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Deep Snow please

What synoptics would we need for a blizzard like the one in America?

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Imagine you've been given access to the control centre for World Wide Weather and employed by a very rich bloke to make sure that the entire United Kingdom is blanketed in between 2ft-3ft of powder snow falling in under 36 hours. What do you do to ensure this happens, do you set an Easterly up and through some serious precip up, use a Greenland high or just dump some mad storm over the UK for the period. In addition to this it needs to thaw without causing major flooding, how do you ensure that?

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A strong high pressure over Greenland/Iceland and a polar low.

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I would say high pressure over Scandi stretching towards greenlands with low pressure approaching from Italy area bringing strong n/e winds and heavy snow showers merging into long periods of snow all blowing around and drifting in the strong wind, Severe windchill etc. Think I'm dreaming tbh 

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Its a tall order for a nationwide blizzard to the hit the UK.  We are an island and a very narrow one to boot always means somewhere will be affected by a moderating influence. I think the best synoptic for a nationwide event would be high pressure to the NW and low pressure to the south moving northwest, hard to come by, and probably has never happened before.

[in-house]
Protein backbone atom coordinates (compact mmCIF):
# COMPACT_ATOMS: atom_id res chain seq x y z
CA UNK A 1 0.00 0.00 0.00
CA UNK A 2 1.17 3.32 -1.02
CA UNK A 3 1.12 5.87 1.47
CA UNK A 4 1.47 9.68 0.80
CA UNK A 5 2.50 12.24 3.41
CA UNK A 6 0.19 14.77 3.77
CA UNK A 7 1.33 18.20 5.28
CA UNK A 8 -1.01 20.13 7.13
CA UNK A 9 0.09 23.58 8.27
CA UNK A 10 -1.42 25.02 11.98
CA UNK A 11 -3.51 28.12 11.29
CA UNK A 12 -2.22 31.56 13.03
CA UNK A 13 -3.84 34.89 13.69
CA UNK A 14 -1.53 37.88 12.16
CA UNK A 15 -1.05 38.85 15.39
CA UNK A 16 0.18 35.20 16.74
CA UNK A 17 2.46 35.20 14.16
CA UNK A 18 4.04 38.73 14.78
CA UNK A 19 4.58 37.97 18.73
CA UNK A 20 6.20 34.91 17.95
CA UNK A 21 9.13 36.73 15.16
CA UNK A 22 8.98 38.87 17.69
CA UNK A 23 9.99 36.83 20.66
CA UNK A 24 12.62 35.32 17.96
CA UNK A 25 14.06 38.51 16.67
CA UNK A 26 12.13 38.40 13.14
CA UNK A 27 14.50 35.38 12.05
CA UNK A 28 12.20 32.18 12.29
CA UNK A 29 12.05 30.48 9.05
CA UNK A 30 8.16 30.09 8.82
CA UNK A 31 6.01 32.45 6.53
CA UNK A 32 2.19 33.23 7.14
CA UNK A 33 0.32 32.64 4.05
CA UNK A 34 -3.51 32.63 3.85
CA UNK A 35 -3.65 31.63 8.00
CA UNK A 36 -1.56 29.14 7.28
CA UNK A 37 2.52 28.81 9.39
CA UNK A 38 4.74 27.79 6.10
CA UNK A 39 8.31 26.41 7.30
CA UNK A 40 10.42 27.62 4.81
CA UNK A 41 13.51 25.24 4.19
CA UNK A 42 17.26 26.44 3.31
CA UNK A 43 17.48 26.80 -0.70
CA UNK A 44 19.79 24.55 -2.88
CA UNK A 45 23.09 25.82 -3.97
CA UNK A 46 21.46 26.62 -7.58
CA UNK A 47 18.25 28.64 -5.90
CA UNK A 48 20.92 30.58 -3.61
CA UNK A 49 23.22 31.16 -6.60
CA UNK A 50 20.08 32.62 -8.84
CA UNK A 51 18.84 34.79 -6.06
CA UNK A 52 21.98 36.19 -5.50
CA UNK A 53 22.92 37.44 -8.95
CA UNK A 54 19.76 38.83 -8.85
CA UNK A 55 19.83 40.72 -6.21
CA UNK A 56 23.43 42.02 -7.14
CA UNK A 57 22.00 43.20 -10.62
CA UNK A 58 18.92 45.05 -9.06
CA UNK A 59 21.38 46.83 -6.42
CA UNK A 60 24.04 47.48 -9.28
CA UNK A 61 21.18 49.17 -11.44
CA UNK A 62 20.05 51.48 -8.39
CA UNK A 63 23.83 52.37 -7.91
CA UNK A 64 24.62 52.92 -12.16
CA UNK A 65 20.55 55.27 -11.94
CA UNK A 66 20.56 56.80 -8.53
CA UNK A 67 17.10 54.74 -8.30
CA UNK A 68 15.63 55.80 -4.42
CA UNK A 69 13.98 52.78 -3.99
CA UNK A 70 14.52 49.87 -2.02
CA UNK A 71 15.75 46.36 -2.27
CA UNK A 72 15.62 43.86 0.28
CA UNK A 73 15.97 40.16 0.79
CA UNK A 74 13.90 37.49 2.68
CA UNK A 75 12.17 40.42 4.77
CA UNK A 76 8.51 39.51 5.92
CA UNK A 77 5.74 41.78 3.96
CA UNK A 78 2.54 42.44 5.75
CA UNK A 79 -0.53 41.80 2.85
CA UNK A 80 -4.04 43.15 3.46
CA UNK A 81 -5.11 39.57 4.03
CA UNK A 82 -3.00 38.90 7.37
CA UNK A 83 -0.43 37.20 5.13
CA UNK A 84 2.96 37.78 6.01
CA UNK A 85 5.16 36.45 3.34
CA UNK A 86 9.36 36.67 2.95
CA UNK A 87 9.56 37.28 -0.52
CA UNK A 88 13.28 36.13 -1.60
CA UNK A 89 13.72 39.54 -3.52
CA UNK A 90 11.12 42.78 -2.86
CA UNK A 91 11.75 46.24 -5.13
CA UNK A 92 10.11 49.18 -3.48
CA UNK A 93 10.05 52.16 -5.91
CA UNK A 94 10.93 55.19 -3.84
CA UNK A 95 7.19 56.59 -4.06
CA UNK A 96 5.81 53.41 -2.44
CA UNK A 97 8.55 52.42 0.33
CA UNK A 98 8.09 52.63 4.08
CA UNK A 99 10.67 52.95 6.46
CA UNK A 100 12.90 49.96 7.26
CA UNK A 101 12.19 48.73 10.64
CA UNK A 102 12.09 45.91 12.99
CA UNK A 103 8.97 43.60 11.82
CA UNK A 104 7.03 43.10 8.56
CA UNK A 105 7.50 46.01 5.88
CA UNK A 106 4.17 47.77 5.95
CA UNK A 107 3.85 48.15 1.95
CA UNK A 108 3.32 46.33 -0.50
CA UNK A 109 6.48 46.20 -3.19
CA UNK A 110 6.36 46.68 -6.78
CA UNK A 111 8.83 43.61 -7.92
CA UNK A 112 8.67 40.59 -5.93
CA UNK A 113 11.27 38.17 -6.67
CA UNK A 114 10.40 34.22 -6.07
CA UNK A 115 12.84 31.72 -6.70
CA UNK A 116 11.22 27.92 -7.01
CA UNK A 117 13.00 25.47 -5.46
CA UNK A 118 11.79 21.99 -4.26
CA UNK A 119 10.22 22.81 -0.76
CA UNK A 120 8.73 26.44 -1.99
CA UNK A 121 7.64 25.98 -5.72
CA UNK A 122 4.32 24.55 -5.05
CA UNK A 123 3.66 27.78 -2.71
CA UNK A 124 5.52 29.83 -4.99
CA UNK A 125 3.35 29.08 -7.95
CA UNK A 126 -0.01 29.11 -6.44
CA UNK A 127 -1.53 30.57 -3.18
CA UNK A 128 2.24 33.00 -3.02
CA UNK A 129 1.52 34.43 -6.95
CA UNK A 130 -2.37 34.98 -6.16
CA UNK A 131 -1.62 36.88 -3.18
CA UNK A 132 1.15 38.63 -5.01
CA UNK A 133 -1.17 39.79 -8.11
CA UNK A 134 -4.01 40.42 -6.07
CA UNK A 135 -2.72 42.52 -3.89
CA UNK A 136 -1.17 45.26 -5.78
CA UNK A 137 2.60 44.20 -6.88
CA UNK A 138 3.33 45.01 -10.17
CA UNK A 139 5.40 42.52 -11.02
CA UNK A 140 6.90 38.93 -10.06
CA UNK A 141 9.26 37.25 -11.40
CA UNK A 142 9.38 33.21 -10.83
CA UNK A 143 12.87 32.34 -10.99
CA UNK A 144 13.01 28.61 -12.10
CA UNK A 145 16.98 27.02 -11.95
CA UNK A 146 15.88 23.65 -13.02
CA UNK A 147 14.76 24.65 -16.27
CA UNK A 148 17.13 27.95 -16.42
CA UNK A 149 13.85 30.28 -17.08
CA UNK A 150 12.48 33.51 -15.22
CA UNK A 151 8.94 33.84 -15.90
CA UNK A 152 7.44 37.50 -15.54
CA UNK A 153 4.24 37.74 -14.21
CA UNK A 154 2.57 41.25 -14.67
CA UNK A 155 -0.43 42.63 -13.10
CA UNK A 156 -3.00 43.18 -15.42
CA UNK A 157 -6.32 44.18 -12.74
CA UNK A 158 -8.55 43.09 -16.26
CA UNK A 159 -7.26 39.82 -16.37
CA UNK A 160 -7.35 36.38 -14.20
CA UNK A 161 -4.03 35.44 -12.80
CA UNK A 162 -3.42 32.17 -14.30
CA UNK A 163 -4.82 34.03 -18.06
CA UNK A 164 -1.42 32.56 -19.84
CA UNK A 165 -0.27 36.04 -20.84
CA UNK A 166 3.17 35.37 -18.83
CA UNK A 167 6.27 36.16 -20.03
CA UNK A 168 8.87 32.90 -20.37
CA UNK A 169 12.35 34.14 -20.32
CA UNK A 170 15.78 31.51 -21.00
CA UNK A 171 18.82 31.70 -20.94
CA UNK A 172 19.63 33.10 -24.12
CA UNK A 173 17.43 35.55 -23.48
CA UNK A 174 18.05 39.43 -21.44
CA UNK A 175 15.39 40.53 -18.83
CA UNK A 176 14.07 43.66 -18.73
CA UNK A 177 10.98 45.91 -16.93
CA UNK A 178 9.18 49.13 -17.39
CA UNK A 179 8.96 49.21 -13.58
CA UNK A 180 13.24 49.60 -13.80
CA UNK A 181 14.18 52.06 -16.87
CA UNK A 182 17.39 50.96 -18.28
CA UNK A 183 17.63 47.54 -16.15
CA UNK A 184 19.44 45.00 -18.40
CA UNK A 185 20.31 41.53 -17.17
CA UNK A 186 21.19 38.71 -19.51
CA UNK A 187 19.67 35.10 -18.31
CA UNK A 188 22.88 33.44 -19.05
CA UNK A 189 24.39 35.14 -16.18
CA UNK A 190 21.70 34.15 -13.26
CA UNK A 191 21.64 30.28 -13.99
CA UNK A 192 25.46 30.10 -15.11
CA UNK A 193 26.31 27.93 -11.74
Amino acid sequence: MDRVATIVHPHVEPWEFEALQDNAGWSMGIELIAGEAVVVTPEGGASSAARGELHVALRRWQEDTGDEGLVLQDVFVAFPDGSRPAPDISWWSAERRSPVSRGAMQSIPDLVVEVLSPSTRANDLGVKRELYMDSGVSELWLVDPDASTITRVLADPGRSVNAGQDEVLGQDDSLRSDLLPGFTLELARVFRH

A polar low could do the trick, but again would have to track in an unusual way, and they are exceptionally rare...

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1 hour ago, damianslaw said:

Its a tall order for a nationwide blizzard to the hit the UK.  We are an island and a very narrow one to boot always means somewhere will be affected by a moderating influence. I think the best synoptic for a nationwide event would be high pressure to the NW and low pressure to the south moving northwest, hard to come by, and probably has never happened before.

A polar low could do the trick, but again would have to track in an unusual way, and they are exceptionally rare...

Wasn't February 91 this scenario? 

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I think the nearest UK equivalent would be a generally north-easterly regime with a strong Greenland/Icelandic anticyclone and a deep low pressure system moving east through the English Channel and then turning northwards up the North Sea.  The main issue would be marginality since the low would have warm air wrapped within its core.  A setup similar to this occurred on Boxing Day 1927.  I remember potential for a setup like that in late November/early December 2010 (the GFS's overblown low to the south that it had moving north-eastwards up the North Sea) but thinking that the projected temperatures looked conducive only to sleety stuff at low levels.

Of course there are different setups that can bring blizzards to individual regions- a strong to gale-force easterly from Russia for eastern Britain, polar lows and northerlies for Scotland and Northern Ireland, and frontal battleground scenarios for the west and south, like the blizzards in the south in January 1881 and February 1978.

 

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For this corner perhaps a channel low, or an Easterly/Northeasterly with very cold uppers.

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More shots from Princeton NJ.  Final tally was 3 foot. The place to be was Vermont, they got a lot more.. The true hero is the gur in the blue - one of the snow plough teams having a break in a diner. My friend said he'd never seen so many ploughs in one place before

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10 minutes ago, Iceni said:

More shots from Princeton NJ.  Final tally was 3 foot. The place to be was Vermont, they got a lot more.. The true hero is the gur in the blue - one of the snow plough teams having a break in a diner. My friend said he'd never seen so many ploughs in one place before

 

 

Vermont?  They got nothing from this storm!  Maybe you meant parts of northern Virginia?

 

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5 hours ago, damianslaw said: